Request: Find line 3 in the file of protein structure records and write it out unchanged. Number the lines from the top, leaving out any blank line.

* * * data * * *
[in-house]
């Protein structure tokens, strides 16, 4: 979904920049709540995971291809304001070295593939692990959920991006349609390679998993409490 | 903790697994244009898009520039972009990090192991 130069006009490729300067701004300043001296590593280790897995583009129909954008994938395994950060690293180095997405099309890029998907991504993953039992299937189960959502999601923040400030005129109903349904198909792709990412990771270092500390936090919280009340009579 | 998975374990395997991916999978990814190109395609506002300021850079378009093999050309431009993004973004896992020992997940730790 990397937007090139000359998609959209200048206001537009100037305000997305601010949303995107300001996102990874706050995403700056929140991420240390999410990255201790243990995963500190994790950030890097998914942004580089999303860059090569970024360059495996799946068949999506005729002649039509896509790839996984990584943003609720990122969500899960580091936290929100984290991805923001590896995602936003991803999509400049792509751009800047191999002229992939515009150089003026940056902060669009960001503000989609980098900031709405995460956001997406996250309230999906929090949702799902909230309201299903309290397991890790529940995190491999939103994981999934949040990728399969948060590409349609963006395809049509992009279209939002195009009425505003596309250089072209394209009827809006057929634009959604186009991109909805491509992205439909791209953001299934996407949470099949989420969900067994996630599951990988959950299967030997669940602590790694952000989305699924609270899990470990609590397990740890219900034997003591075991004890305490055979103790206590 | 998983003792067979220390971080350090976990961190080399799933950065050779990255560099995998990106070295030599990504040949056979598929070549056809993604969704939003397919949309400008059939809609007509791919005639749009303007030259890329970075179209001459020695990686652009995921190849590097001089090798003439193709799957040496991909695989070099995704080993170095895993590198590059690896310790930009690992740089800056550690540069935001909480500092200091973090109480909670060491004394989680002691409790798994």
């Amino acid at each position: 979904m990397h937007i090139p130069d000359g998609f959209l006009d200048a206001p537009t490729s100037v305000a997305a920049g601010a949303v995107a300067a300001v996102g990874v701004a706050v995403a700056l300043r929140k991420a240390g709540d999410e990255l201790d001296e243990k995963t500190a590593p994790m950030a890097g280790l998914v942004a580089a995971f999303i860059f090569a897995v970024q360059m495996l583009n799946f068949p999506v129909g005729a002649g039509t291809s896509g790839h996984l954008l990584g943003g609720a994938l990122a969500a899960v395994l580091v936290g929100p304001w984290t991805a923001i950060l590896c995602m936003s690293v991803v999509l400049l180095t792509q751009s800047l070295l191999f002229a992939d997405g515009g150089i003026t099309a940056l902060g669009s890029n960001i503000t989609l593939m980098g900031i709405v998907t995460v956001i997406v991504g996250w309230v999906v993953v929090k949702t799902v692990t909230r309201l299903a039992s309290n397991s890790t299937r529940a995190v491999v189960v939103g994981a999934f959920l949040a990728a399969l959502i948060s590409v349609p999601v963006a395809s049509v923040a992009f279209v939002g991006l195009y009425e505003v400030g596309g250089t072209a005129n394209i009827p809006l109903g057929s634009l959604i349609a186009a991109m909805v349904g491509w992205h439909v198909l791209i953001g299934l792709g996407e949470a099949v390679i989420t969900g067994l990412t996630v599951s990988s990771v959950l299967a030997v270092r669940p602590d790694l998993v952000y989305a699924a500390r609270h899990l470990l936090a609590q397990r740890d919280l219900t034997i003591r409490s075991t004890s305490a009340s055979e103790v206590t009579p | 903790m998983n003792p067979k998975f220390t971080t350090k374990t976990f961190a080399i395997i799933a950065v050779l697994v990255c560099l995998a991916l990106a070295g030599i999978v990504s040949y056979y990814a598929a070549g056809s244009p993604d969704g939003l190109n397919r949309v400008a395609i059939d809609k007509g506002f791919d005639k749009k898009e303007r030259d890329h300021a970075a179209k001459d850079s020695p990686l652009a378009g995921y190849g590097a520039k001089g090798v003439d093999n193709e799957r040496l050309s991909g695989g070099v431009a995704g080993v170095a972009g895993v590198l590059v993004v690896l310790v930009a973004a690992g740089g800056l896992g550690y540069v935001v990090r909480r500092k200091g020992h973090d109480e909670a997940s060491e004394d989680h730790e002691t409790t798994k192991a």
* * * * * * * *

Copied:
């Amino acid at each position: 979904m990397h937007i090139p130069d000359g998609f959209l006009d200048a206001p537009t490729s100037v305000a997305a920049g601010a949303v995107a300067a300001v996102g990874v701004a706050v995403a700056l300043r929140k991420a240390g709540d999410e990255l201790d001296e243990k995963t500190a590593p994790m950030a890097g280790l998914v942004a580089a995971f999303i860059f090569a897995v970024q360059m495996l583009n799946f068949p999506v129909g005729a002649g039509t291809s896509g790839h996984l954008l990584g943003g609720a994938l990122a969500a899960v395994l580091v936290g929100p304001w984290t991805a923001i950060l590896c995602m936003s690293v991803v999509l400049l180095t792509q751009s800047l070295l191999f002229a992939d997405g515009g150089i003026t099309a940056l902060g669009s890029n960001i503000t989609l593939m980098g900031i709405v998907t995460v956001i997406v991504g996250w309230v999906v993953v929090k949702t799902v692990t909230r309201l299903a039992s309290n397991s890790t299937r529940a995190v491999v189960v939103g994981a999934f959920l949040a990728a399969l959502i948060s590409v349609p999601v963006a395809s049509v923040a992009f279209v939002g991006l195009y009425e505003v400030g596309g250089t072209a005129n394209i009827p809006l109903g057929s634009l959604i349609a186009a991109m909805v349904g491509w992205h439909v198909l791209i953001g299934l792709g996407e949470a099949v390679i989420t969900g067994l990412t996630v599951s990988s990771v959950l299967a030997v270092r669940p602590d790694l998993v952000y989305a699924a500390r609270h899990l470990l936090a609590q397990r740890d919280l219900t034997i003591r409490s075991t004890s305490a009340s055979e103790v206590t009579p | 903790m998983n003792p067979k998975f220390t971080t350090k374990t976990f961190a080399i395997i799933a950065v050779l697994v990255c560099l995998a991916l990106a070295g030599i999978v990504s040949y056979y990814a598929a070549g056809s244009p993604d969704g939003l190109n397919r949309v400008a395609i059939d809609k007509g506002f791919d005639k749009k898009e303007r030259d890329h300021a970075a179209k001459d850079s020695p990686l652009a378009g995921y190849g590097a520039k001089g090798v003439d093999n193709e799957r040496l050309s991909g695989g070099v431009a995704g080993v170095a972009g895993v590198l590059v993004v690896l310790v930009a973004a690992g740089g800056l896992g550690y540069v935001v990090r909480r500092k200091g020992h973090d109480e909670a997940s060491e004394d989680h730790e002691t409790t798994k192991a």